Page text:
While out to dinner with my husband, adjacent to our table was a couple with two young girls at least 5 years old—no older than 7. As cinnamon rolls and salad made way to our table, the young girls found their way under theirs. They screamed and hissed at the books their mom tried to give them to read. Instead, they crawled and wrestled all over the place. Eventually, their parents surrendered and simply chewed on their steaks, as if there was nothing they could do. I eyed them and felt annoyed. Before long, thoughts turned to words, and I found myself sharing it like word vomit. This is why I fear to have children today!
When my brother and I were young, we kept ourselves busy with crayons and coloring books. We made small mazes out of sugar packets and gently knocked them down with our finger-like dominos. We took our favorite book to occupy us at the table, while our parents finished their meals. We knew better than to play in a restaurant—we were taught better. Now that I’m going to be a new mom (yes, I’m preggos!), I can’t help but wonder: What happened to those principles? How can we gain them back? This is a question author Sean McCartney asked himself as he wrote the second installment of his popular and renowned learning series, The Treasure Hunters Club (the first in the series, “The Secrets of the Magical Medallions,” 2010). McCartney finds the answer by making sure children love what they learn.
Bound to inspire even the most hesitant and difficult of young readers—and perfect for parents during a somewhat new school year—his latest installation“Breaking the Beale Code,” follows four teens: Tommy Reed, Jackson Miller, Shannon McDougal and Chris Henderson. As they travel, their adventure takes readers around the great historical site of legendary Lynchburg, Virginia, where Thomas Jefferson Beale finds $30 million in gold and silver, and comes back to Virginia to hide it. He creates ciphers and gives them to an old hotel owner, promising to return with the key. Yet, mysteriously, he never does. And this is where the Beale Code story begins.
Commanded by the unusually relatable, flawed yet audacious Tommy Reed, “Breaking the Beale Code” finds its appeal by targeting the trailblazing investigator which lives within us all. It grabs hold of American history, mathematics, geography and the everyday subjects young adults learn in school in an educational and elevating way, and makes it entertaining.
Writing novels seriously for a decade, McCartney’s excitement to take encore readers down the path of creating “Breaking the Beale Code” was truly addicting. “For this second book, I wanted to take the club out of state and have them travel,” he tells. “With the Beale Treasure supposedly in Virginia, this story allowed me to do it.”
McCartney took on the Treasure Hunters Club series for several reasons. One of which was his desire to see his students actually reading out of enjoyment of the material. “I think some of my more reluctant readers became intimidated by the size of a Harry Potter or Percy Jackson books,” he admits. He fixated on making his books a mere 180- to 200-page read. “I want them to be quick [and] fun,” he says, “which can be enjoyed and passed along.”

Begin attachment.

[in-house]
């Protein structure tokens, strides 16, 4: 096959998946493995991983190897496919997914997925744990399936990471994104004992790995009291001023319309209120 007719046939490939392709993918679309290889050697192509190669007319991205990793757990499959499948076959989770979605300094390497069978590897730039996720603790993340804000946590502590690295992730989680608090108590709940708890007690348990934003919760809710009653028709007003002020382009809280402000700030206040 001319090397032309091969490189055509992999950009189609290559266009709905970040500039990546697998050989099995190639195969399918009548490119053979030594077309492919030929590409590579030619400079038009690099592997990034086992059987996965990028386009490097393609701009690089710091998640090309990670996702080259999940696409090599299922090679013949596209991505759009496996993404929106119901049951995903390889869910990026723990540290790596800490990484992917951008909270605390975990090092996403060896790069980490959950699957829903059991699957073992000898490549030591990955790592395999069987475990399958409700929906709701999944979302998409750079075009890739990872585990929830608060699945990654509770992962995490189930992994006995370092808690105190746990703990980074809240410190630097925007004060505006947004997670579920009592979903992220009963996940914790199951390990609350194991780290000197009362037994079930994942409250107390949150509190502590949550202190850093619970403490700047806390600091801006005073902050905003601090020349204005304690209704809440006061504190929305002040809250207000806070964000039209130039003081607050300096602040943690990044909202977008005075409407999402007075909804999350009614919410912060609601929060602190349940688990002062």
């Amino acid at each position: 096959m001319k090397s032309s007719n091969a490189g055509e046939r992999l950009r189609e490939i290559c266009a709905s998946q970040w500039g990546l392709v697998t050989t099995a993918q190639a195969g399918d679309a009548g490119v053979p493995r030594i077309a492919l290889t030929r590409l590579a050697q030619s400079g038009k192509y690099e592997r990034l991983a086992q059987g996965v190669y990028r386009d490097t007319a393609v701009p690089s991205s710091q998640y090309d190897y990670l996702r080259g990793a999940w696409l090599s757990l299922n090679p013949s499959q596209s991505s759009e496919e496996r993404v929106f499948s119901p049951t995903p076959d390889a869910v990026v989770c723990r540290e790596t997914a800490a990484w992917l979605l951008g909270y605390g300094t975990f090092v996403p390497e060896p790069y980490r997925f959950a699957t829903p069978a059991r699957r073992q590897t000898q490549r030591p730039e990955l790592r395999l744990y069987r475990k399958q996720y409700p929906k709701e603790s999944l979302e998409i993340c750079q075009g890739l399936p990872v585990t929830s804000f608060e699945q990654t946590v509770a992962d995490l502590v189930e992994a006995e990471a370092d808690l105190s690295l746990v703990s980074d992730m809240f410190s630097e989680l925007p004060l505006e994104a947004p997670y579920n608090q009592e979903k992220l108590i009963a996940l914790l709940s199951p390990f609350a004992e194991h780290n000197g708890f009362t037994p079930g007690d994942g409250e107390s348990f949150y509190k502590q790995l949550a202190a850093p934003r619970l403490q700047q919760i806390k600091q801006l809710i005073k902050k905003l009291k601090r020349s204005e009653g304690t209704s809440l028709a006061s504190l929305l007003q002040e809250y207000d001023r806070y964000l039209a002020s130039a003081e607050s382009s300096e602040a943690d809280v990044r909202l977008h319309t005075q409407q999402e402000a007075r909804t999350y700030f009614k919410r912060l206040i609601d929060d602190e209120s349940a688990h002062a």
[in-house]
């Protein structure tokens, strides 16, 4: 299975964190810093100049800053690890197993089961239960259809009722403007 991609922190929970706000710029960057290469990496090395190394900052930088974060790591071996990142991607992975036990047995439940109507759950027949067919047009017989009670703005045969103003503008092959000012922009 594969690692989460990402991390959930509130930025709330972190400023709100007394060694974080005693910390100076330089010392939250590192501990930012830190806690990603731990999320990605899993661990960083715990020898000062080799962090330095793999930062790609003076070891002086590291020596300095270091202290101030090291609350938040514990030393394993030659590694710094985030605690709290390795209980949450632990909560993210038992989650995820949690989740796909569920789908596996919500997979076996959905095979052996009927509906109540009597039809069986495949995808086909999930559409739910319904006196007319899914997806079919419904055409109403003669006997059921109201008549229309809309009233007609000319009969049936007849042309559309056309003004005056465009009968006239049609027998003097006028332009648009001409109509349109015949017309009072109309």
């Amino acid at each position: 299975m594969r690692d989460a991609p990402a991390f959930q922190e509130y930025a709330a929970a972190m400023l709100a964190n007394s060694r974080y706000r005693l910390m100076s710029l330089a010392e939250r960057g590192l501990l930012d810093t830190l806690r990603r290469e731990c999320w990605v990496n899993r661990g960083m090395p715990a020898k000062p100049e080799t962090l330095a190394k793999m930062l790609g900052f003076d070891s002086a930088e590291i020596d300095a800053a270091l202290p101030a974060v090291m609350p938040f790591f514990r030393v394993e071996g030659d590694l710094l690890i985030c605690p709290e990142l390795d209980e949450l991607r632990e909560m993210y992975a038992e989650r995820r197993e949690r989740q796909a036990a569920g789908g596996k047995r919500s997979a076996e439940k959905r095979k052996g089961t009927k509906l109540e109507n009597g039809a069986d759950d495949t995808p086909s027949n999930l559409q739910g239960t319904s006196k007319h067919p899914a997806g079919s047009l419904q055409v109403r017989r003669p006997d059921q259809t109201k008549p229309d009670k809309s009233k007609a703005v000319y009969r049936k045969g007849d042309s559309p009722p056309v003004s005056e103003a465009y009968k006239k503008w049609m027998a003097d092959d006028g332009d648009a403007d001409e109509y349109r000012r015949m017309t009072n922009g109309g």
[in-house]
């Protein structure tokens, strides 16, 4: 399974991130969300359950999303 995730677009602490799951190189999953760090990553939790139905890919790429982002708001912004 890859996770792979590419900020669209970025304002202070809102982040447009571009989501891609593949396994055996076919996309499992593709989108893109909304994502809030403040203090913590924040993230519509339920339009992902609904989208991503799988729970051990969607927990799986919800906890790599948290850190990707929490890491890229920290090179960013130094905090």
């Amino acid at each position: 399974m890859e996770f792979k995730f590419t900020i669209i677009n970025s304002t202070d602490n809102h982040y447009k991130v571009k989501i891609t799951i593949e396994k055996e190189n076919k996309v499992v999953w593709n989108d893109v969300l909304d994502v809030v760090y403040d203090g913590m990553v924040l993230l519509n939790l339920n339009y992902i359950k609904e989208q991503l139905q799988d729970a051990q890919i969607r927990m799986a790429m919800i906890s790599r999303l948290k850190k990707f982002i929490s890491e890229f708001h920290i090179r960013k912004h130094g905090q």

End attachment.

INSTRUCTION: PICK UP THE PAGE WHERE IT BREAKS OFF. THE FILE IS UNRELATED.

McCartney also wanted his kids to be able to escape into a thriller like he did in reading the classic Hardy Boys. With mystery and investigation at its forefront, he met the challenge and embarked on his own difficulties along the way. “I struggled at times with making sure the story was realistic enough,” he admits. “Yet, I had elements of magic and fantasy drive the story. Pacing was also something I was very conscience of because I never want the reader to be bored.”
Wanting to be “a good old-fashioned mystery novel fit for a 21st century,” “Breaking the Beale Code” will surpass the 2.5-second attention span that kids have when they read, according to McCartney. “I have taught for 14 years,” McCartney says, “and I have seen the attention span of students become smaller and smaller.” He hopes his book will be used as a tool to help explore modern-day educational themes, such as cryptology and history. Also provided: a moral framework regarding the transformative power of friendship and working together toward a common goal.
“Breaking the Beale Code” is packed with action that centers upon regular kids. They aren’t wizards or demi-gods or dragon riders (not that these genres aren’t fun or educational), but in a time where fantasy is all around us, it’s refreshing to have a novel out that focuses on ordinary kids doing extraordinary things.
Naturally, McCartney could relate to my tale of the dinner table. He offered his own bit of advice for this new parent-to-be and for other parents out there. “I get that [kids] are into electronics—so was I when I was a kid,” he claims, “but my parents made sure it never got out of control. I think it can be improved by taking the elements of distraction away for a bit. I’m not advocating a complete electronic shutdown, but would it really kill anyone to shut off everything for a bit, and read or talk to one another? When I was a kid, I read for 30 minutes every night. Looking back on it, I remember my mom and dad also reading during that time, so they modeled the behavior I was supposed to emulate.”
For more information or to order, visit www.treasurehuntersclubbook.com